Are All Special Items Equally Special? The Predictive Role of Conservatism
Richard M. Frankel
Washington University in Saint Louis - Olin Business School
December 22, 2008
We predict the persistence of large negative special items based on expected accounting conservatism. Greater conservatism results in immediate recognition of anticipated future cash flow losses, leading to large negative special items that are highly associated with contemporaneous returns. If prompt loss recognition induces managers to terminate loss-producing projects earlier, then negative special items reported by more conservative firms should exhibit faster reversal. In contrast, if firms with lower expected conservatism enjoy greater flexibility in spreading the recognition of losses then they are apt to experience future losses associated with current special items, and consequently should exhibit lower reversal. We predict and find that negative special items of these firms are less closely tied to contemporaneous returns and are more persistent with respect to future net income. Additional analysis indicates that the variation in special-items persistence does not simply reflect variation in the persistence of all earnings components, nor is it restricted to firms that just meet or beat important earnings targets.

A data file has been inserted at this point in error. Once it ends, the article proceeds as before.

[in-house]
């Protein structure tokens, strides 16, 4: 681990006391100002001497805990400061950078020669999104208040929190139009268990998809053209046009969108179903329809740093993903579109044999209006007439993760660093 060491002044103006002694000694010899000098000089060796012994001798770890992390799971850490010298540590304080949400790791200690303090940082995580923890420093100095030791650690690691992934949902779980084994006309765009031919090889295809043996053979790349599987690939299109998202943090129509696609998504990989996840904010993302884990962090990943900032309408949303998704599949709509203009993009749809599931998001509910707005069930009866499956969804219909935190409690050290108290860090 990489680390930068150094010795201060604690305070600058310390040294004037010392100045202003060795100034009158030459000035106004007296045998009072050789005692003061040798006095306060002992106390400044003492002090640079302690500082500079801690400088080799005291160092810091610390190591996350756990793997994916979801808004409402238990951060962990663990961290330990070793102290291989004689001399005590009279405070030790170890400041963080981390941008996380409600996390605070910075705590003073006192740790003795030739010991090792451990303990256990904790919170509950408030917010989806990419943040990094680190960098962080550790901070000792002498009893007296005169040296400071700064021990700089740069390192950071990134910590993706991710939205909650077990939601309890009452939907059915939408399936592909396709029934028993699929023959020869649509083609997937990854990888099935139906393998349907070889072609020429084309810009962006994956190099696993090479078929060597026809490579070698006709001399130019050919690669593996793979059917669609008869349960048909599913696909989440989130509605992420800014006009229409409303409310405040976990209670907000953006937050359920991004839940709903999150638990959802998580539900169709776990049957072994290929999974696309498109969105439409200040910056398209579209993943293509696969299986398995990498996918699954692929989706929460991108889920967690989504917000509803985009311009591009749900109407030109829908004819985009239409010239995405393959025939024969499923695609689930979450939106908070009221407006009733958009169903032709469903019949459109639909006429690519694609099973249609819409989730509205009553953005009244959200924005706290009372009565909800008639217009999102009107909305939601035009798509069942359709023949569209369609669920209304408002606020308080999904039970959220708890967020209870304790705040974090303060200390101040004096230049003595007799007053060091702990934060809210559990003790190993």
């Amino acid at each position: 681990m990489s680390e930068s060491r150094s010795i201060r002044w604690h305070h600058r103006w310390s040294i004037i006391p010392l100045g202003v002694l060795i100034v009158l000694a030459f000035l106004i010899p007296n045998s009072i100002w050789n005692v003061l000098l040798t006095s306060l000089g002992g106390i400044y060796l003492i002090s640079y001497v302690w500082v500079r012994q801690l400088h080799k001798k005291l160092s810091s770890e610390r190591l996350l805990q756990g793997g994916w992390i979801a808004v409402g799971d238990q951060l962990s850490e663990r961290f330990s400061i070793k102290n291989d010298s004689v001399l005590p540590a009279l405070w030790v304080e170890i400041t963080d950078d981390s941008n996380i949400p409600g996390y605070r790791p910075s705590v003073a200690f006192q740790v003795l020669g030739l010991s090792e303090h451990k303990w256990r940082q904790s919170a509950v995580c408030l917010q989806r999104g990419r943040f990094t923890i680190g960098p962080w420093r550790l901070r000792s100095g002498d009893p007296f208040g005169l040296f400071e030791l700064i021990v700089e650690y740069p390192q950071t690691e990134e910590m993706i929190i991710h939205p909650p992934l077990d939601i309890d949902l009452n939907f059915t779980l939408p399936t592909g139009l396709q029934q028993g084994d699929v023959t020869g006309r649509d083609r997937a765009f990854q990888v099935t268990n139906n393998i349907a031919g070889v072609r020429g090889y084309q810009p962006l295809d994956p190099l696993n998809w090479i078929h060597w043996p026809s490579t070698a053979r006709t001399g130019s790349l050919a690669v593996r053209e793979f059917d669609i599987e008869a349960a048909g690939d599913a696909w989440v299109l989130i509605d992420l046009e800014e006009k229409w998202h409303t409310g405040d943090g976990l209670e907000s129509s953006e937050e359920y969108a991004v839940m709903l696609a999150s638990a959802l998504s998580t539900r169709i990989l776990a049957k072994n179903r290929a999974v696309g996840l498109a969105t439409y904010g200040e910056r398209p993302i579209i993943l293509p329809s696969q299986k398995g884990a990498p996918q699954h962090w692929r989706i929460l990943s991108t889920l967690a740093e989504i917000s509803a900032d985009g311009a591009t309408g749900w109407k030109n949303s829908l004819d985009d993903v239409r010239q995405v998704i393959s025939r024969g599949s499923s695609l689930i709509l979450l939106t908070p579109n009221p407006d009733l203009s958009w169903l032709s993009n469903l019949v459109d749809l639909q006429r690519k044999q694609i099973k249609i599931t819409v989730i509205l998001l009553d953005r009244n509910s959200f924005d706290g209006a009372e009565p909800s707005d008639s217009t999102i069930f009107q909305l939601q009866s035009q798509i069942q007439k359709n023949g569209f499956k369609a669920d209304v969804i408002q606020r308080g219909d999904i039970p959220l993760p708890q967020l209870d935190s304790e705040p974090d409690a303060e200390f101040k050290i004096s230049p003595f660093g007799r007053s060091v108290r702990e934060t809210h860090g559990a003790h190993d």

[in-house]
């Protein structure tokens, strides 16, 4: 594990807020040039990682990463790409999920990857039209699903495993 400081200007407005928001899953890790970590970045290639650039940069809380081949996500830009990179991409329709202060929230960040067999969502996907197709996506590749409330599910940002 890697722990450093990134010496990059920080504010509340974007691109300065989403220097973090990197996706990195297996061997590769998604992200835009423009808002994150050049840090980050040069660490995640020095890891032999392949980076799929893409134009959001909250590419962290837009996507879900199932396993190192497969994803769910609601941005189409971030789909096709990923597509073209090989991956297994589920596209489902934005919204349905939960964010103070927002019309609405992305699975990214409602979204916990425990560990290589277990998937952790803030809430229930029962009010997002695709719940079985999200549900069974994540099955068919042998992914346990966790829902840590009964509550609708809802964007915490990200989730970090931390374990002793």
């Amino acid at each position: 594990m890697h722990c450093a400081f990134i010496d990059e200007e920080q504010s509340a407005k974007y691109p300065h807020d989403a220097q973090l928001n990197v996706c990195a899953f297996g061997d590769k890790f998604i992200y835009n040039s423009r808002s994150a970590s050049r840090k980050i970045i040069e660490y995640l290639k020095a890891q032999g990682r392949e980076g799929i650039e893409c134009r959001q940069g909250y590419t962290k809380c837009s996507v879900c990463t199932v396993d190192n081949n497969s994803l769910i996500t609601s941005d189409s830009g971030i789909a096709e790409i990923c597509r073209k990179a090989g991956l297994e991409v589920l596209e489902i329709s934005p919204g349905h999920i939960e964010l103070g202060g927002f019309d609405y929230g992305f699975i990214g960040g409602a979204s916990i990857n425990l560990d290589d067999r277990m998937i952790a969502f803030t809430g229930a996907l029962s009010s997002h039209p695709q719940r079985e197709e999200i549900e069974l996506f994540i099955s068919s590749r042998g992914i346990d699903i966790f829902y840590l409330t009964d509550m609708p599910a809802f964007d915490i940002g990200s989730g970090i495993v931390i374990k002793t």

Number of Pages in PDF File: 48
Keywords: asymmetric timeliness, differential timeliness, special items, special items persistence, earnings persistence, conservatism, strategic reporting, special items classification, CSCORE, predicted conservatism
JEL Classification: M41, M43, M44, G12working papers series
Date posted: July 18, 2007 ; Last revised: January 11, 2009
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